Page 21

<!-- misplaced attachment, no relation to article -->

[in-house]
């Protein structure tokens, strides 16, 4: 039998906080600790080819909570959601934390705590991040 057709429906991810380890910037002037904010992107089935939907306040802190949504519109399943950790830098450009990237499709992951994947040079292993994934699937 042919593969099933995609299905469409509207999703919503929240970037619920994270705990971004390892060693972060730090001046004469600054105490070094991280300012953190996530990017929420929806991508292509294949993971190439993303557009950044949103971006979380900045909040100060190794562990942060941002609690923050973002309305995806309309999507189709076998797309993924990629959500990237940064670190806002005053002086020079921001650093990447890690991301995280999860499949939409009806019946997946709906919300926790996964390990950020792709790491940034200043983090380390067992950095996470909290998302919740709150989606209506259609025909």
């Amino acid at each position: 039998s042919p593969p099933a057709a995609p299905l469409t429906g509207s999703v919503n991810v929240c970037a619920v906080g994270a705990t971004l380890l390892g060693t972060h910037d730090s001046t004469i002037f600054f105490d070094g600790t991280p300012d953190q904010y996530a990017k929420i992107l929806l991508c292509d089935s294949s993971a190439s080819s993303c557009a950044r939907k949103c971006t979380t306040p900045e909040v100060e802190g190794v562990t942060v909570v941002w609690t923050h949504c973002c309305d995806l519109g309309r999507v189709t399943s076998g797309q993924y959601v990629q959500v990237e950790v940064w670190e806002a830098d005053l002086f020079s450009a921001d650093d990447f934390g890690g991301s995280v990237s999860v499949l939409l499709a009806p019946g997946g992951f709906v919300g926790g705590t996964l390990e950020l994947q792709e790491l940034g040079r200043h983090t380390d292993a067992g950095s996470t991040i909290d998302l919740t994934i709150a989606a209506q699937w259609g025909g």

The most important race: Bob Bullock for Lieutenant Governor. Bullock with Hector Uribe LOUIS DUBOSE Bob Bullock’s Senate 11.1 HERE ARE two Bob Bullocks. Of most II immediate concern is the Bob Bullock who has surrounded himself with some of the most talented people working in state government and who now directs the most efficient agency in Austin. That Bob Bullock, the state comptroller, is the only one that most of the public knows about anymore. And if he were not ahead in the polls, in a race to become the most important elected official in the state, that is the only Bob Bullock the public would hear about between now and November 6. The other Bob Bullock is the hard-drinking, fast-driving, vindictive, antagonistic, and pugilistic character who has served as a state representative, an aide to former Governor Preston Smith, secretary of state, a lobbyist, and finally, state comptrollgr. Until he signed himself into an residential alcohol treatment program, dried out, and began to put his public and private life in order, the earlier Bob Bullock was the regular talk of the town. Nowadays, separating truth from apocrypha is no easy task. Separating truth from apocrypha, then asking the question “What matters?” is what will be required of voters as the campaigns turn up the volume in the final days, with Rob Mosbacher Jr., aware that he’s got to close the gap, going negative with police blotter and courthouse stories about an earlier Bob Bullock. So, what matters? Not only can a case be made for comparing alcohol-abuse treatmentor in Bullock’s words, “drunk school”to filing bankruptcy, that is, drawing a line across a certain date and evaluating a subject’s performance from the day treatment was concluded, it can also be argued that no one on either ticket is as qualified as Bob Bullock to preside over the Senate at a time when some of its best members are departing, with school finance reform, ethics reform, redistricting, insurance reform, and the Department of Human Services deficit at the top of the agenda. What matters is who, as lieutenant governor, will preside over the Senate in the absence of Hector Uribe, who was defeated in the primary by a Eddie Lucio, a decidedly inferior opponent; Hugh Parmer, who will be replaced by either a reactionary Democrat, Mike Moncrief, or Republican John Lively; Kent Caperton, who will be replaced by either Jim Turner, a former Democratic state representative and mayor of Crockett, or Richard Smith, a Republican House member who fits the Sam Houston characterization of a political opponent who had “all the attributes of a dog except fidelity”; and, if Chet Edwards prevails in his congressional election, perhaps Hugh Shine, Edwards’s Democrat-turned Republican opponent in a contest to replace Congressman Marvin Leath. It will be a new Senate. And the Senate has always served as a firewall to protect against bad legislation coming out of the House or the lobby. What makes the Senate a good place to stop bad legislation is, in part, procedure. At the begining of each session, one “blocker bill” is filed and assigned a number, and in theory, every other bill filed is assigned a place behind the first bill. In practice, however, each bill is brought up by a motion to suspend the rules and consider it out of order in other words, ahead of the blocker bill. To bring a bill up requires a twothirds vote, so in a body of 31, 11 senators can exert a great deal of influence on stopping or altering bad legislation. Next year, on many issues, without Uribe, Parmer, Caperton, and possibly Edwards, that 11member wall might not be there. “It all depends on whose Senate it is,” labor lobbyist Dee Simpson said. “If it’s Bob Bullock’s Senate, it’s going to be run by a pro-active leader who will be up front and leading, trying to solve problems before they get out of hand.” BULLOCK, according to Simpson “gets it” his natural, inclination is toward public policy that anticipates rather than reacts. “Look at the school finance plan that Bullock came out with in 1988,” Simpson said. Simpson described it as a stronger version of what was ultimately proposed by the Equity Center, a plaintiff intervenor group representing property-poor schools in the equity litigation and legislation. “[Judge] Scott McCown said that if the Equity Center bill would have passed it would have been con stitutional,” Simpson said. “And Bullock was ahead of the Equity Center: If Bullock’s plan had passed, McCown would have approved it and wouldn’t be in court. Bullock gets it.” There are other vital issues. After years of unsuccessful attempts to get water and sewer lines to colonias along the border, it was Bullock who devised a financing scheme that would get through the Legislature, and water and sanitary-sewer projects are now under construction. And public interest lobbyists describe Bullock’s ethics-reform package as the best comprehensive plan to wrest control of the Legislature away from the big-business lobby. But Bullock is not anti-business. After 15 years as comptroller he has earned the respect of the business community. He understands the difference between what business needs and what business wants, while he also understands that there are other interest groups who should be included in the legislative process. “Bullock is elected, and we’re in the debate,” Simpson said of the public interest and labor lobbyists who have never played on a level field in the Texas House or Senate. “Bob Bullock is an upsetter. He will turn the apple cart over, change the nature of debate, get us out of the state of denial so we can deal with the problems we ought to be working to solve.” We don’t always agree with Dee Simpson here we do. The election of Bullock as lieutenant governor will alter the course of government in Texasparticularly if Ann Richards is also elected. We endorse, without reservation, Bob Bullock for lieutenant governor. Continued on page 1 1 4 OCTOBER 12, 1990